You may remember last year Culver High School S.T.E.M. (Science, Technology, Engineering, Mathematics) class designed and built a hydroelectric powered paddle-wheel that will power a portion of the Crooked River Campground. Well they did not stop there.
This year biology teacher Mike Dove, Culver High School, is leading his AP biology class into the dark and mysterious world of bats. Mr. Dove invited me to be a guest speaker on local bats for his class. What an amazing group of students! With their new found knowledge the seniors were inspired to create their own power points to share; then took a trip to Culver Elementary School and visited Mrs. Dix’s first grade class. Peer teaching is an amazing way to learn about how cool bats are. This was the first of several times the two classes will work together. Next, the first graders visited Culver High School’s wood shop and built 12 bat houses. The first graders made and sold bat cookies at recess to help finance the project. Mr. Dale Crawford’s High School Agriculture students came to The Cove and put in three 16 foot poles to hang the bat houses on. Finally as an end of the year field trip, all the kids visited The Cove Palisades State Park Crooked River Wetlands Area to hang the bat houses. Our new park stewards have created important new wildlife habitat for more than a thousand bats! While the first graders waited for their houses to be hung, they learned firsthand how bats use echolocation to find their prey in the near dark of night. The final portion of the project will be an interpretive panel that park staff will install when it is finished. The panel will detail the project, show the children’s art work and educate visitors about the importance of bats in the park.
So why you might ask is this important? Bats are among the least appreciated but most beneficial of mammals, they are a vital part of entire ecosystems – and worth literally billions of dollars to the world economy. Bats in Culver are important in numerous ways. The most important reason is natural pest control. A single little brown bat can eat between 600 – 1000 mosquitoes in an hour which lessens the chance of West Nile Virus spreading to humans. Just think of the millions of dollars farmers save in crop damage every year and the gallons of toxins that we are spared from releasing into the environment. Worldwide bats are important pollinators, humans derive 80 different medicines from plants that rely on bats for pollination. A clot-dissolving protein which is found in the vampire bat’s saliva is used in heart patients. They can regenerate entirely decimated rainforest ecosystems through seed dispersal. Their guano is used for organic gardening, in gunpowder and explosives used in by NASA. The next time you drink your morning coffee you may have a bat to thank for that!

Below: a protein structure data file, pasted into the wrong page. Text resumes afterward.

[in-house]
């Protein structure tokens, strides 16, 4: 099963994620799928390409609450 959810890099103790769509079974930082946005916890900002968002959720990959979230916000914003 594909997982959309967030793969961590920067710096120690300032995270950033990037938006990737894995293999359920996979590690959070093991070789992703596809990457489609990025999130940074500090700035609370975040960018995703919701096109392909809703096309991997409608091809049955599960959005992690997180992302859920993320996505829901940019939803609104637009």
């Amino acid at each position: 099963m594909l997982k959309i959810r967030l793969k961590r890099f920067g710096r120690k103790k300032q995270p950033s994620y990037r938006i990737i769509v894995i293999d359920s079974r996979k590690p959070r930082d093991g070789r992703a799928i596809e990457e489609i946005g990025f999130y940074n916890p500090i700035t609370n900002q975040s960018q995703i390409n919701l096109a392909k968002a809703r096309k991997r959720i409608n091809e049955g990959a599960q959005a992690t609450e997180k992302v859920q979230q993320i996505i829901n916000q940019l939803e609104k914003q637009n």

Thanks to Culver Elementary and Culver High School for your dedication and commitment to the STEM program. The Cove Palisades State Park would like to thank the teachers and students for your creativity and hard work.
WARNING TO PARK USERS – USE CAUTION WITH FIRE
The west is prime for a busy and deadly fire season this year; and Oregon is no exception. The snow pack from this winter is well below average in many areas and several counties within Central Oregon District have declared drought emergencies. Precipitation over the last 90 days has been near or below average, and warm, dry weather is expected to continue. As a result we are quickly approaching high fire danger levels when a fire that starts can get big very quickly.
The Oregon Department of Forestry has set Monday, June 9, 2014 as the beginning of wildfire season for Central Oregon, 5 days earlier than last year which turned out to be the worst season on state protected land in 60 years. The number of fires and acres burned isn’t necessarily the best gauge of how bad a fire season can get: Although 2013 saw a record-low number of wildfires nationwide, it was one of the deadliest for firefighters. The U.S. Forest Service says the wildfire season now averages 78 days longer than it did in the mid-1980s.
People heading out to recreate on public lands during fire season need to check fire and weather conditions. Checking in advance is a routine precaution that campers should exercise every summer during fire season, if for no other reason than road closures are always possible. Campers need to obey all closures and restrictions, no matter how inconvenient they may be. Be prepared to change your travel plans quickly when the situation warrants. Keep in mind that you may not be able to cook food the way you had planned.
Boaters may find lakes, reservoirs, or rivers closed if fire fighting helicopters need to fill buckets or tanks from the water.